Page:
Latest Rail News

20.02.14

April date for Dawlish reopening

The railway in Dawlish will reopen in mid-April, Network Rail has announced.

The schedule of repairs has been calculated after last weekend’s storm caused further extensive damage. The hole in the sea wall has got larger, and work depends on the weather.

Engineers have since laid concrete foundation into the main breach and the secondary breach at Dawlish Warren, and have started work on repairing the station platform and cleaning debris throughout the coastal route.

A temporary breakwater has also been installed to protect the railway and homes from further damage.

Patrick Hallgate, route managing director, Network Rail Western said: “We are all conscious of the importance of this railway to the south west, its economy and the people of Dawlish. They have been tremendous in supporting our team and understanding of the challenges we face. We are confident that we will have the railway back by mid-April and if we can we will beat that date.”

Mark Hopwood, managing director First Great Western, said: “This will allow us to restore through train services linking London and Exeter with Torbay, Plymouth and Cornwall. We appreciate Network Rail's efforts to work round the clock to get the line reopen so we can resume services for customers as soon as possible.

“Until the line reopens we are running train services between Exeter and London and between Newton Abbot and Penzance with bus services linking these to keep our passengers moving.

“We will be ready to run services once Network Rail completes the work and until then we will do everything we can to minimise disruption to our customers' journeys.”

Tell us what you think – have your say below, or email us directly at opinion@railtechnologymagazine.com

Comments

Ricp   21/02/2014 at 04:55

This situation amply demonstrates the sheer folly of closing the LSWR route via Okehampton and Tavistock. This situation also shows why the various suggestions for restoring the route should be worked up as quickly as possible. The few critics say "Oh, it is so much slower than the direct route; we need a Dawlish cut off". This would effectively make a railway that serves fewer centres than now. The route via the north side of Dartmoor opens access to two towns cut off since 1970, but also a decent local service, along with about 5 through workings from London could rejuvenate this route in its own right, but also provide that strategic diversionary route whereby a GW route train simply reverses at Exeter and runs on a much improved main line to Plymouth and then reverses off into Cornwall. With modern diesels virtually all trains are double ended multiple units, and even specials with coaching stock are often 'top-n-tailed' to maximise flexibility. This is the simplest solution, using largely an abandoned trackbed, but possibly requiring a diversion out of the town centre at Tavistock, if the demolition of about 10 - 12 houses and a few commercial structures were deemed unacceptable. Remember this was a POST Beeching closure, in 1968 and 1972 to Okehampton, and was clearly a political decision, now is the time to right a wrong.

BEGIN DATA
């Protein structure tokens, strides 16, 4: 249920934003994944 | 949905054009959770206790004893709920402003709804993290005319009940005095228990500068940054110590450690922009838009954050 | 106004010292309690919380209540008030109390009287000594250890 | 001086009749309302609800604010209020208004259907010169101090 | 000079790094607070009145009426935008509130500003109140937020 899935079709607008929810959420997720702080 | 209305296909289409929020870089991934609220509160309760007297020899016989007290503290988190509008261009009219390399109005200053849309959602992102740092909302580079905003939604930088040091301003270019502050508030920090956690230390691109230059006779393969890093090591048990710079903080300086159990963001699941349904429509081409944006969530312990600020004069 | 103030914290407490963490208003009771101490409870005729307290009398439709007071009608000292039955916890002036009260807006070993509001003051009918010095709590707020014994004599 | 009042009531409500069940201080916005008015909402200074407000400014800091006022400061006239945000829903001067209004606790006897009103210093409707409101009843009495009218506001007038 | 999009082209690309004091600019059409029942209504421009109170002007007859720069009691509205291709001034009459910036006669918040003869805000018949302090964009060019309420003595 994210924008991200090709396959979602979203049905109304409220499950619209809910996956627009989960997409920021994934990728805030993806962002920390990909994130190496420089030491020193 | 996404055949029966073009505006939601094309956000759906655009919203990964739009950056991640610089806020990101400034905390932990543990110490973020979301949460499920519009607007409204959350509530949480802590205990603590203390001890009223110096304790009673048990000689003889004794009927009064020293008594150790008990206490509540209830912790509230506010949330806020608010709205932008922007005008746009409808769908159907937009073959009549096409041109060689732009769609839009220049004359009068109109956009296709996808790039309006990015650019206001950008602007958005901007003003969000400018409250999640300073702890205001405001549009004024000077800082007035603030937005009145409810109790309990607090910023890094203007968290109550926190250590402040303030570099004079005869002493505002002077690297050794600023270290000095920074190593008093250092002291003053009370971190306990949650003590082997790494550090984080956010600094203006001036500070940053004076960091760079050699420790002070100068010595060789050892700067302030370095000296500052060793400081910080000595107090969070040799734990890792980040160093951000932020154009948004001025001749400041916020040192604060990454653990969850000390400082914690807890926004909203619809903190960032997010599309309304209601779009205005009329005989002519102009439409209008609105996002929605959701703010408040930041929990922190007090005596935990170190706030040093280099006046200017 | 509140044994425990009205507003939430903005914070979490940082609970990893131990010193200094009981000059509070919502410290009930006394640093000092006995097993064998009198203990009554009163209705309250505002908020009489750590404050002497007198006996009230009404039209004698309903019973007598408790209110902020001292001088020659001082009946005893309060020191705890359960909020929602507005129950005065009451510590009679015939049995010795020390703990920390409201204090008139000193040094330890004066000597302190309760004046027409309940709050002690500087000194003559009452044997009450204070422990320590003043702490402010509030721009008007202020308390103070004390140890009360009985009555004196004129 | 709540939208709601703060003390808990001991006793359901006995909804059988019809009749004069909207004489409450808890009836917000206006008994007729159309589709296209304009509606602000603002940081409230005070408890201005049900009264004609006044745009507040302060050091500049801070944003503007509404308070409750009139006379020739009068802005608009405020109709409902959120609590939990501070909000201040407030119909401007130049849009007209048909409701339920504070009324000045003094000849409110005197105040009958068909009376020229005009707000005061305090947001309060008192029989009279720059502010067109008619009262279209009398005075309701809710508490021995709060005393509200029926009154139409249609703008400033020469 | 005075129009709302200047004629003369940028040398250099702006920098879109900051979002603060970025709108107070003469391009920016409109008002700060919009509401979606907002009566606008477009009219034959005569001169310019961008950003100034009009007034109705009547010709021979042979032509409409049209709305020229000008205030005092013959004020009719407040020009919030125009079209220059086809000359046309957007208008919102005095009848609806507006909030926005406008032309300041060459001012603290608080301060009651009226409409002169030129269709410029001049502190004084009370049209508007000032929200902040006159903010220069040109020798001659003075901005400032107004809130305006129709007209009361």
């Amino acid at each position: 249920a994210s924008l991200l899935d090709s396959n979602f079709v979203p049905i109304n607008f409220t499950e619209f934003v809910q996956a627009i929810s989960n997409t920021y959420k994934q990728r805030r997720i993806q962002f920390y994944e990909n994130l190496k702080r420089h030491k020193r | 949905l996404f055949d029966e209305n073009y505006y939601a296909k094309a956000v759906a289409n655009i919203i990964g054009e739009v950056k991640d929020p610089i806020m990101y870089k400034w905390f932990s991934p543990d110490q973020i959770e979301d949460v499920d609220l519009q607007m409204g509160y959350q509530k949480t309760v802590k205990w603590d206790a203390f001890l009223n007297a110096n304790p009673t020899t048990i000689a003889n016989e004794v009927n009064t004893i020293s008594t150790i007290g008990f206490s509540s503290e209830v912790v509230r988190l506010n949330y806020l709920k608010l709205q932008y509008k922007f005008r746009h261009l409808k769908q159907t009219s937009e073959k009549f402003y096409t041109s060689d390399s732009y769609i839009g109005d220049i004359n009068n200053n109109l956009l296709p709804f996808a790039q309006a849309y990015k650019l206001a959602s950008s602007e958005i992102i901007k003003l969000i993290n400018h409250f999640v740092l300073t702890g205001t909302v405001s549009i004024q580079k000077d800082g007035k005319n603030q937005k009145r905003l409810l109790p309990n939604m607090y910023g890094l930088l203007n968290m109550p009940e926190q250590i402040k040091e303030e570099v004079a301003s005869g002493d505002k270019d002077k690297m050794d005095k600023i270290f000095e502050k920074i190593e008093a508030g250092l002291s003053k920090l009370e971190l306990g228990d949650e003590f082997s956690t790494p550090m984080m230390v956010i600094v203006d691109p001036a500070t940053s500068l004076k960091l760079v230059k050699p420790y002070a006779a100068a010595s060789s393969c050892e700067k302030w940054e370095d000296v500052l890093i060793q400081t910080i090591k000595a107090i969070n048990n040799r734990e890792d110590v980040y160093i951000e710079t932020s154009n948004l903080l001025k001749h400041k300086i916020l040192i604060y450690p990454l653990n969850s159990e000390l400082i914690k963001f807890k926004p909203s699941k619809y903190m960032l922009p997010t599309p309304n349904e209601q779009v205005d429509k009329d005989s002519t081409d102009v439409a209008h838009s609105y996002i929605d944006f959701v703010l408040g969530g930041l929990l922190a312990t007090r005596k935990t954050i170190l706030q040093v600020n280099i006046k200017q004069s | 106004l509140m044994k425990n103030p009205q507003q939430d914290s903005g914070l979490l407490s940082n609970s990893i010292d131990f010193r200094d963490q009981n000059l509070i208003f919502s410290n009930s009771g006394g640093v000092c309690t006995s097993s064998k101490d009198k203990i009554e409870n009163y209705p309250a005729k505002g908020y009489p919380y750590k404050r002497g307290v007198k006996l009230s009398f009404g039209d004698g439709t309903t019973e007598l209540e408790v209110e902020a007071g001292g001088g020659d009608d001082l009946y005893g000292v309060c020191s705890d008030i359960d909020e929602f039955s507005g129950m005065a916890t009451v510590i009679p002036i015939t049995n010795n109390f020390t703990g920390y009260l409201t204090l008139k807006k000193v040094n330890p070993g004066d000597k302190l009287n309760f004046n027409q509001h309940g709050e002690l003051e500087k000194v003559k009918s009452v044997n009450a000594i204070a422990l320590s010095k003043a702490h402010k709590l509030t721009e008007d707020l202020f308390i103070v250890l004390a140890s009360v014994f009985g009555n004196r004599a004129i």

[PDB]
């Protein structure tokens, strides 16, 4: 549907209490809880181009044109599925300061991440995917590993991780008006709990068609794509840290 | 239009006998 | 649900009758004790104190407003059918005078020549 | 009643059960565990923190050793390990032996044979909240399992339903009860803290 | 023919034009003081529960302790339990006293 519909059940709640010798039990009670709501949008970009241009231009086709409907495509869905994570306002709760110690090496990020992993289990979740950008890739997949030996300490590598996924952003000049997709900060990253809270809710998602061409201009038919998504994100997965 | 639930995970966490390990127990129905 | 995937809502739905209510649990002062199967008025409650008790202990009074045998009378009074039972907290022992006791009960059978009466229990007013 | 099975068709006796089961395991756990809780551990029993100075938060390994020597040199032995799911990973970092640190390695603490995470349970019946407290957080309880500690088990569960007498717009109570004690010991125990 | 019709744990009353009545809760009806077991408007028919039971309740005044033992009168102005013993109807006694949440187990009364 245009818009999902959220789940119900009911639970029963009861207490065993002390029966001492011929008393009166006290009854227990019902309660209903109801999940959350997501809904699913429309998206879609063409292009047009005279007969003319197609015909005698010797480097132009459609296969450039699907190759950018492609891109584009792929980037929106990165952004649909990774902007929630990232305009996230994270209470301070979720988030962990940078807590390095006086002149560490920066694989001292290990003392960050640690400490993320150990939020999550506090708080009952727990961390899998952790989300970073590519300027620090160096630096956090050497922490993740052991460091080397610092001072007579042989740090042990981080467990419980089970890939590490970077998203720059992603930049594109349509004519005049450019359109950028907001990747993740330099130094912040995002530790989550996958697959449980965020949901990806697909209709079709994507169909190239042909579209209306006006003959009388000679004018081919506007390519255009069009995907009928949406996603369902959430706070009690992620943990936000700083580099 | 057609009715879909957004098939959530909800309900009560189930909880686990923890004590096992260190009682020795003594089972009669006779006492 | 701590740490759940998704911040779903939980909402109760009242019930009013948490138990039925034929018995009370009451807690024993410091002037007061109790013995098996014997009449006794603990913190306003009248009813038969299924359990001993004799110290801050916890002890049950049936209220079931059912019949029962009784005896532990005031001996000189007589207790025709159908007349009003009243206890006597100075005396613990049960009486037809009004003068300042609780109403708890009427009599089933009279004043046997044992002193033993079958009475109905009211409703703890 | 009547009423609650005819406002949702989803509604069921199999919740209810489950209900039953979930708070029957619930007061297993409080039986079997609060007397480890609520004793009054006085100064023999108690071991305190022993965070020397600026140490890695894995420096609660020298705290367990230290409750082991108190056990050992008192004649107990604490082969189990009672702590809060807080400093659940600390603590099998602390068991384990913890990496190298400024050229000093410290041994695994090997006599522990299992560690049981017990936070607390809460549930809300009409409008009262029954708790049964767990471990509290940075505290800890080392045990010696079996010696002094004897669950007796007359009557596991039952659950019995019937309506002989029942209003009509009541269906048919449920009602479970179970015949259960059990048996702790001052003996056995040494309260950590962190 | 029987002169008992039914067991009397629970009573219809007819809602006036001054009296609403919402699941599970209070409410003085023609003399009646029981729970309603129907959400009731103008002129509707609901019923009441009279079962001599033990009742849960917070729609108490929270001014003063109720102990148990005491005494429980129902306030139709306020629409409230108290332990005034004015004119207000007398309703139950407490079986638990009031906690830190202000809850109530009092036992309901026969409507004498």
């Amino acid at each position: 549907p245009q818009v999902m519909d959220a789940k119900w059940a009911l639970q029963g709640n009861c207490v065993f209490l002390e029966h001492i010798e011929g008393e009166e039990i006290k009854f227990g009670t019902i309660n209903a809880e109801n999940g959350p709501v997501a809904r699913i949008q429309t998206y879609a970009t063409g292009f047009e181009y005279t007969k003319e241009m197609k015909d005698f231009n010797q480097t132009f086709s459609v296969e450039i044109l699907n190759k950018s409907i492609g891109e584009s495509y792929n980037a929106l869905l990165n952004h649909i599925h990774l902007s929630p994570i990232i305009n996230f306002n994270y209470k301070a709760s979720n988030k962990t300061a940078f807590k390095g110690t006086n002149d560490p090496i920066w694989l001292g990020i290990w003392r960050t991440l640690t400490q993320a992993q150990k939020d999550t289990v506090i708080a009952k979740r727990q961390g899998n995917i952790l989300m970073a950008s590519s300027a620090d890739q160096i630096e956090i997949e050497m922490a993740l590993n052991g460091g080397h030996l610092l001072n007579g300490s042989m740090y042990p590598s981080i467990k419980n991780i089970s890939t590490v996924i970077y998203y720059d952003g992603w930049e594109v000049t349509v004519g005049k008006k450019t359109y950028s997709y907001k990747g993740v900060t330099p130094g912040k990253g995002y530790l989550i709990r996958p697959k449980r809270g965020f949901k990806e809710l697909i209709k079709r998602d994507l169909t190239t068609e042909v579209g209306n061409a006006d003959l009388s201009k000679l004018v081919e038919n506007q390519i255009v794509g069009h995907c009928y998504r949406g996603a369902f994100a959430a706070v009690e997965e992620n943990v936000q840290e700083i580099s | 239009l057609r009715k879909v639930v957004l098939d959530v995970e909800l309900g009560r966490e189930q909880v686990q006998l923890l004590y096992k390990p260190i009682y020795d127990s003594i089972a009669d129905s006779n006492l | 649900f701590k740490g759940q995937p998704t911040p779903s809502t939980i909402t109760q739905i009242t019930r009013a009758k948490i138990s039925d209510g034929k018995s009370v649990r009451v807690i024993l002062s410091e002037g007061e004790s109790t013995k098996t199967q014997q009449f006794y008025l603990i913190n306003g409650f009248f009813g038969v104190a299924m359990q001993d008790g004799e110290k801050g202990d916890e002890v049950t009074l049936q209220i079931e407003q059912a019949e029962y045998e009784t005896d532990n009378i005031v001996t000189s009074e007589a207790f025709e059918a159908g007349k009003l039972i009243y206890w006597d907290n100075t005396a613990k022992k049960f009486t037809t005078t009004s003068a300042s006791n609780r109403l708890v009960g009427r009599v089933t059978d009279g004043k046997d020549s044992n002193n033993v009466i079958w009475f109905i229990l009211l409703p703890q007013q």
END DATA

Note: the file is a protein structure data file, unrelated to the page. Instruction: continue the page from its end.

Brian   21/02/2014 at 17:01

Perhaps better to reconsider the realigned route the GWR planned slightly inland of the present line. The only reason why it never was developed was because WW2 happened along.

Add your comment

 

related

Rail industry Focus

View all News

Comment

The challenge of completing Crossrail

05/07/2019The challenge of completing Crossrail

With a new plan now in place to deliver Crossrail, Hedley Ayres, National Audit Office manager, major projects and programmes, takes a look at ho... more >
Preparing the industry to deliver trains for the future

04/07/2019Preparing the industry to deliver trains for the future

The move to decarbonise the rail network involves shifting to cleaner modes of traction by 2050. David Clarke, technical director at the Railway ... more >

'the sleepers' blog

Maximising efficiency requires investment in data, but it’s rewards for rail could be extensive

14/11/2019Maximising efficiency requires investment in data, but it’s rewards for rail could be extensive

Rail Technology Magazine’s Matt Roberts explains the significant role data can play within the future development of the rail industry. Standing as a cornerstone of the UK transport network, the rail industry is forever striving to in... more >
read more blog posts from 'the sleeper' >

Interviews

Andrew Haines, CE of Network Rail, tells BBC News his organisation could issue future rail franchises

24/06/2019Andrew Haines, CE of Network Rail, tells BBC News his organisation could issue future rail franchises

Andrew Haines, the Chief Executive of Network Rail, has told the Today programme on Radio 4's BBC’s flagship news programme that he would not rule out his organisation issuing future r... more >
Advancing the rail industry with management degree apprenticeships

08/05/2019Advancing the rail industry with management degree apprenticeships

In answering the pressing questions of how current and future generations of managers can provide solutions to high-profile infrastructure projects across the UK, Pearson Business School, part of... more >